This woman’s story is a cautionary tale against nontraded REITs when
her investment broker pushed her into a nontraded REIT as part of her IRA.
The story of Susan Fox, a 63-year-old woman whose broker sold a second
nontraded REIT to her after she expressed concerns over the first’s
double-digit decline in value, should serve as a cautionary tale for all.
Sunday’s InvestmentNews article, Fox is quoted as having said, “My recollection was that he deflected
talking about Inland [the first nontraded REIT]. He was talking over my
head and said that [Cornerstone, the new nontraded REIT] was a better
investment with a better, reputable company, and it would pay dividends.
He had a lot of paper spread out on the table. He had all the documents
ready for me to sign, and I signed them.”
Just a few years after Fox purchased the second nontraded REIT, she learned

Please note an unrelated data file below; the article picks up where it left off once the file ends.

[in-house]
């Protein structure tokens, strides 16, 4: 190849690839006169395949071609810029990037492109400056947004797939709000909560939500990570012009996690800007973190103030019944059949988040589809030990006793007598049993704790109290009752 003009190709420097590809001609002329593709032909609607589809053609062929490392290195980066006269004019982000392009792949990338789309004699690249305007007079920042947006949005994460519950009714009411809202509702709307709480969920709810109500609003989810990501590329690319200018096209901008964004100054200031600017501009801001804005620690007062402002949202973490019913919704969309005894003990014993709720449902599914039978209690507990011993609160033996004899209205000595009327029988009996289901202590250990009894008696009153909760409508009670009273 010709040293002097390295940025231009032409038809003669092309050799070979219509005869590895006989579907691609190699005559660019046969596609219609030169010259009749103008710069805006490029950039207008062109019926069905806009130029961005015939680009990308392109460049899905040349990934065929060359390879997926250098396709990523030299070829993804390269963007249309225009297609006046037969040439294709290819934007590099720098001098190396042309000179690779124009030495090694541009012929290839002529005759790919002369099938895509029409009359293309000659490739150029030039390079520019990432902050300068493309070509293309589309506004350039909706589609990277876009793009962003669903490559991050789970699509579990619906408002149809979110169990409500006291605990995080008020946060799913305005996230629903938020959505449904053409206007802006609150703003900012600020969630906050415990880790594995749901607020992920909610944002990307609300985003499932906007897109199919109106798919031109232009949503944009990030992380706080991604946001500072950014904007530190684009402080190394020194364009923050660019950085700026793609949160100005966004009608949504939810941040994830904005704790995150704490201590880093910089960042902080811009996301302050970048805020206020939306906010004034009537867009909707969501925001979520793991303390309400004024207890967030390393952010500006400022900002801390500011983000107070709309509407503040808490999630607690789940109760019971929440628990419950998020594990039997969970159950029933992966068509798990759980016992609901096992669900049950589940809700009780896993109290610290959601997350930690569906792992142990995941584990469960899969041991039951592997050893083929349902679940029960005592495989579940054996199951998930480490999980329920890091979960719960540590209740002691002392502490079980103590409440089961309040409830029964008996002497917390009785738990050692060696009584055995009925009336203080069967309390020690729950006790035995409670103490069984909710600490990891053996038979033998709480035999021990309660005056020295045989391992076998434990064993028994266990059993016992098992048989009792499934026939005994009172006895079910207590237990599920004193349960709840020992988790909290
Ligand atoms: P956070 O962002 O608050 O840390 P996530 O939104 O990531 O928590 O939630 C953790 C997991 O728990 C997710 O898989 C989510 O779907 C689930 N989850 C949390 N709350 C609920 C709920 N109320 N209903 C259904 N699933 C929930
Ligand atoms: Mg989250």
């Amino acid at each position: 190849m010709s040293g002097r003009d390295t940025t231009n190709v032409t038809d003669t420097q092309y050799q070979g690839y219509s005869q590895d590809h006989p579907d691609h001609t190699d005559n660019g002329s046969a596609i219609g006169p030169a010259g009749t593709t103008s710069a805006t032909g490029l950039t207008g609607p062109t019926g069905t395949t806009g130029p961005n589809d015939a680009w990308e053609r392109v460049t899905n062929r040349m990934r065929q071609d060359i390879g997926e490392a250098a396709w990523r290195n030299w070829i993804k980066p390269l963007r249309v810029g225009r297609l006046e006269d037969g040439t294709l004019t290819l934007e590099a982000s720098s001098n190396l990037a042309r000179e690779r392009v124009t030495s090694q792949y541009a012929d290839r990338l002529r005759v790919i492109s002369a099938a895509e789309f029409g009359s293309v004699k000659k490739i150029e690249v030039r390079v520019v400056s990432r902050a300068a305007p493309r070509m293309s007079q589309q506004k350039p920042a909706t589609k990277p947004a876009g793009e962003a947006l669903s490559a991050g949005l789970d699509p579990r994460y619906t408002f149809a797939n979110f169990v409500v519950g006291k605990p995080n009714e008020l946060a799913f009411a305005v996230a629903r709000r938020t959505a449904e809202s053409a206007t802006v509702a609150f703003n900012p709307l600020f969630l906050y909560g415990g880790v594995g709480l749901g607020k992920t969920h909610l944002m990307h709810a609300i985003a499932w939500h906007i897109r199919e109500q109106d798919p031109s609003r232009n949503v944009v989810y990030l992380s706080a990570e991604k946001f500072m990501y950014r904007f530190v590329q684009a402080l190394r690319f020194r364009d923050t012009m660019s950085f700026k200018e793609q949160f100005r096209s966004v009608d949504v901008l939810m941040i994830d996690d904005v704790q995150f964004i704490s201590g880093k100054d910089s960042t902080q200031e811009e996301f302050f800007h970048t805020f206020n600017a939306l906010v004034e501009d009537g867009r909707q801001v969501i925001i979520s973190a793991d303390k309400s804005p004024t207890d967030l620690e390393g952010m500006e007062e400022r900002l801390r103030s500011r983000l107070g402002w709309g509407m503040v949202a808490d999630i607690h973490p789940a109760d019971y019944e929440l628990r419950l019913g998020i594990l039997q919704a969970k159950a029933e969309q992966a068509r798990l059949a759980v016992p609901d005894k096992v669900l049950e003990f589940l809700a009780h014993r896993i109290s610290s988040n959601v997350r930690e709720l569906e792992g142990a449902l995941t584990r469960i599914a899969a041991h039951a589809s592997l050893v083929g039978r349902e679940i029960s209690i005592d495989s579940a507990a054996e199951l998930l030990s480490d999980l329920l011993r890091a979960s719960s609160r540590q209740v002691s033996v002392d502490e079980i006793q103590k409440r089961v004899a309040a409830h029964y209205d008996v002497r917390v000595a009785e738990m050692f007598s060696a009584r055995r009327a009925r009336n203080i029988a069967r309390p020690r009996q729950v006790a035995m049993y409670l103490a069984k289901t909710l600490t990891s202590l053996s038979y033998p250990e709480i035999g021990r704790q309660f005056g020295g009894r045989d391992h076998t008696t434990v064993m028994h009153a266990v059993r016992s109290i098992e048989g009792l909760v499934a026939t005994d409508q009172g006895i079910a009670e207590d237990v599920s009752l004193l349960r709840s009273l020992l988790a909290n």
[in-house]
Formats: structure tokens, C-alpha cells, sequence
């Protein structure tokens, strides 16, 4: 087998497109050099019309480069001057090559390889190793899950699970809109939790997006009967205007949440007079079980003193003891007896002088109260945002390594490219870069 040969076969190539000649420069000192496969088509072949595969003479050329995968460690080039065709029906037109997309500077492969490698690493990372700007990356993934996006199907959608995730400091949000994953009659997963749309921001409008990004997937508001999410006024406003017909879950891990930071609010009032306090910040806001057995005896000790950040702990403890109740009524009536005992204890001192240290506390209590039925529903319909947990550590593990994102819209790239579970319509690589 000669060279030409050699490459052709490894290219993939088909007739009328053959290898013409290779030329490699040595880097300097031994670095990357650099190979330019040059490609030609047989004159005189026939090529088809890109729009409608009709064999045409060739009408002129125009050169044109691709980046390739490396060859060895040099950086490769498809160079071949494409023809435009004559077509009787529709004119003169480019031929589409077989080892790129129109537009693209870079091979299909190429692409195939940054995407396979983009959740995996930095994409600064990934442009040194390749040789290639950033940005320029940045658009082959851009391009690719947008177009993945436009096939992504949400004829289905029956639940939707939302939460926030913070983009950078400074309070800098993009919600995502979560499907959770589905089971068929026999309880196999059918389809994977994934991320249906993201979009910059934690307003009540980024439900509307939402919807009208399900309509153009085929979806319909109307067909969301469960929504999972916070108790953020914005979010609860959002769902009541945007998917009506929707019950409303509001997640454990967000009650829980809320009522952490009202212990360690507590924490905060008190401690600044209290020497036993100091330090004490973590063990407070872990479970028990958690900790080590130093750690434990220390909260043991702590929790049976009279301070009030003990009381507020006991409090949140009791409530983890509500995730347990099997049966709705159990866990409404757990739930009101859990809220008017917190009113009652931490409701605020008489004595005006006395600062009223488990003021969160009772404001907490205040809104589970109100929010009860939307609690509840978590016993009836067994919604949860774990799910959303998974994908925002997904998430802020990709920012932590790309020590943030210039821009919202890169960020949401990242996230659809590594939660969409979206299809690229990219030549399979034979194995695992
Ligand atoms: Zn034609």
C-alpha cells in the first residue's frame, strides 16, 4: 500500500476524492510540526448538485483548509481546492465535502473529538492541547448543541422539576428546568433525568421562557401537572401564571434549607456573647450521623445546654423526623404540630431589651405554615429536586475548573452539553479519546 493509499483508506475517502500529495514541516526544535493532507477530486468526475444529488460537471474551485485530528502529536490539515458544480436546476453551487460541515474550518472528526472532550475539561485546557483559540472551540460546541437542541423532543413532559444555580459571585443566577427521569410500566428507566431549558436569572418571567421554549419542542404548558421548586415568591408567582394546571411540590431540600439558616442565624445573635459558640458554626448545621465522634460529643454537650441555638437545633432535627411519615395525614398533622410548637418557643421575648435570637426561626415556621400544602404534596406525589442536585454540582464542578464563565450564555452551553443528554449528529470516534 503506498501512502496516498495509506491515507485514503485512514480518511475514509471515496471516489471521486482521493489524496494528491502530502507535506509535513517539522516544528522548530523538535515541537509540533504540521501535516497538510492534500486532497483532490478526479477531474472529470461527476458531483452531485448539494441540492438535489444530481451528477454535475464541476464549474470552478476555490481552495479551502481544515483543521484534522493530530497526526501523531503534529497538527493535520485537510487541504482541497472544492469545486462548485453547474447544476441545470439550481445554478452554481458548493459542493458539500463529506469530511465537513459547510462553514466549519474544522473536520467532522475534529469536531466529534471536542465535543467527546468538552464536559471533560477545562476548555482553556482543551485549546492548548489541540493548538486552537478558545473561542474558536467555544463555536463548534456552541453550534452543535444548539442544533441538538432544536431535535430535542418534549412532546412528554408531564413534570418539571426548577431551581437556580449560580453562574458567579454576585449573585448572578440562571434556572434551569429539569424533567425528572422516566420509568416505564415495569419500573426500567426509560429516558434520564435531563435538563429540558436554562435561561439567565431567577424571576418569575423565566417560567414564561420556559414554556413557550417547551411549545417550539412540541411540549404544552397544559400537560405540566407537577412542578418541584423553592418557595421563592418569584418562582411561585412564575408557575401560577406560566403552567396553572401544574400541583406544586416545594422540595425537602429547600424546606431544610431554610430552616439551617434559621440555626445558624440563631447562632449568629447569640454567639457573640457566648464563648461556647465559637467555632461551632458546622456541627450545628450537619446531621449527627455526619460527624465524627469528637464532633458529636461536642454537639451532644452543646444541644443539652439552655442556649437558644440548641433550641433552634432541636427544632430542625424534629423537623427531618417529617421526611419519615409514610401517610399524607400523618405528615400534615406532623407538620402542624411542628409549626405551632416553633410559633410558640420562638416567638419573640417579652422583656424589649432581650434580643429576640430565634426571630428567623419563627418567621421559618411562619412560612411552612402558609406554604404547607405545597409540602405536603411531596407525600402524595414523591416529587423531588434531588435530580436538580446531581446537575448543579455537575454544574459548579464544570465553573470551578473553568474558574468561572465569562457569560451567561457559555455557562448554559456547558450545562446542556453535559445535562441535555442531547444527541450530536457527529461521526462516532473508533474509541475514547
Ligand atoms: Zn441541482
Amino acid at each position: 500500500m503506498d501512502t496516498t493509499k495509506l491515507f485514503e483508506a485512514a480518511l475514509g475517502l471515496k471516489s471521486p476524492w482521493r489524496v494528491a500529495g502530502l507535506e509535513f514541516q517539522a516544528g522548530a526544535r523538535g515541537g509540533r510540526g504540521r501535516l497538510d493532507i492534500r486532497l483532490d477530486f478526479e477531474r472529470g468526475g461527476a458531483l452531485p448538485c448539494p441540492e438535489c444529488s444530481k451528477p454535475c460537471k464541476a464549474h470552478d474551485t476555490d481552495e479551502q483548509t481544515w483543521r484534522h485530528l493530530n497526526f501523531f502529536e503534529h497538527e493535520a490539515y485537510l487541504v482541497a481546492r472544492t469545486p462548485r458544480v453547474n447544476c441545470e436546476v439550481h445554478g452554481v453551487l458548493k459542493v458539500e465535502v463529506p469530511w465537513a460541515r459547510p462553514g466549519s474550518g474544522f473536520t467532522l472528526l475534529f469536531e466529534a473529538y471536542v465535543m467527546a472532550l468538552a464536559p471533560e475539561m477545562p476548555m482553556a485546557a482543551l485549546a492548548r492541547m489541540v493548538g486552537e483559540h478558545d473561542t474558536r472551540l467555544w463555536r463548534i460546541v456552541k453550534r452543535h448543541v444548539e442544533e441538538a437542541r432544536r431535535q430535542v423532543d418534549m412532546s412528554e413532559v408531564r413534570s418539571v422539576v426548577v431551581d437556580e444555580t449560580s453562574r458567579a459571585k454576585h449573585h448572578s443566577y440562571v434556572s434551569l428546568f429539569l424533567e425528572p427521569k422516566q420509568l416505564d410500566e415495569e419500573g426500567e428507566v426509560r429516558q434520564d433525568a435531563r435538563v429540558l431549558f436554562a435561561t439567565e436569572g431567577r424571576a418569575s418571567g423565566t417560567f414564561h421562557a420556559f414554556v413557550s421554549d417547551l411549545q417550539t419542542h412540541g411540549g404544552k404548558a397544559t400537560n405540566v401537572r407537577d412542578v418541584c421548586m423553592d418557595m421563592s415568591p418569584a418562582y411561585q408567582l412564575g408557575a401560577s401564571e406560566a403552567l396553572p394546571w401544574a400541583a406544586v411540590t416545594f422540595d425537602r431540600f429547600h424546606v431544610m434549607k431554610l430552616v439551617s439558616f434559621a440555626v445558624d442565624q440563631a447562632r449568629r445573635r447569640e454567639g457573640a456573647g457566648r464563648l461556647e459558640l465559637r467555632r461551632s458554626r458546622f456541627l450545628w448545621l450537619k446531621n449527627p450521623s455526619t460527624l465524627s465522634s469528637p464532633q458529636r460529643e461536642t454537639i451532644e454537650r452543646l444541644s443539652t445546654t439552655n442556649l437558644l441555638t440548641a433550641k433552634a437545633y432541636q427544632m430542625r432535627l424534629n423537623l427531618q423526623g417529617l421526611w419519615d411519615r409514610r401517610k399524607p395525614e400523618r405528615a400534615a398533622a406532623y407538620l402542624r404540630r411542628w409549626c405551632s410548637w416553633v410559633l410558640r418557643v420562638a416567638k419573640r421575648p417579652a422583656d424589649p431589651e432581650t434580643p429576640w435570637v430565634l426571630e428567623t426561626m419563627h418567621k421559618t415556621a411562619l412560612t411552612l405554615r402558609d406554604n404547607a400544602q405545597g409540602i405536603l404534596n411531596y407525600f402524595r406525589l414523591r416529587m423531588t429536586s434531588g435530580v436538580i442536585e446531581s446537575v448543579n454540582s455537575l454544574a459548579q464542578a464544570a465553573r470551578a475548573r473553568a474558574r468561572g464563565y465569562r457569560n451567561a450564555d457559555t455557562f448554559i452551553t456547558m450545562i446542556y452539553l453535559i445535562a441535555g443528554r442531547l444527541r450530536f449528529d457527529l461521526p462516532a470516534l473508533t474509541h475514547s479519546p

the product’s value had declined 72%. Unfortunately, when she wanted
to sell the investments, she learned she couldn’t – a fact
she said her broker failed to mention when he sold her the products as
part of her Independent Retirement Account (IRA).
Fox’s case brings to light many of the problems associated with
nontraded REITs. They’re highly illiquid, often for periods of more
than eight years; they carry hefty fees that erode their long-term values;
and the early redemption of shares is usually very limited. Additionally,
they carry limited diversification, lack clear and simple valuation processes,
and have potentially significant tax consequences.
In an investor alert issued late last year, FINRA warned investors of
these and other risks saying, “Non-traded REITs are rarely, if ever,
suitable for short-term investors and even long-term investors must be
willing to bear the risks of illiquidity.”
Unfortunately for Susan Fox and other investors like her, many brokers
don’t seem to care that these risky products are
unsuitable for their clients. For now, the best thing investors can do is to avoid
purchasing a nontraded REIT unless they fully understand all of the associated
risks. If you are considering investing or changing investment brokers,
you can learn how to select the right broker for you to avoid common investment
mistakes on this site.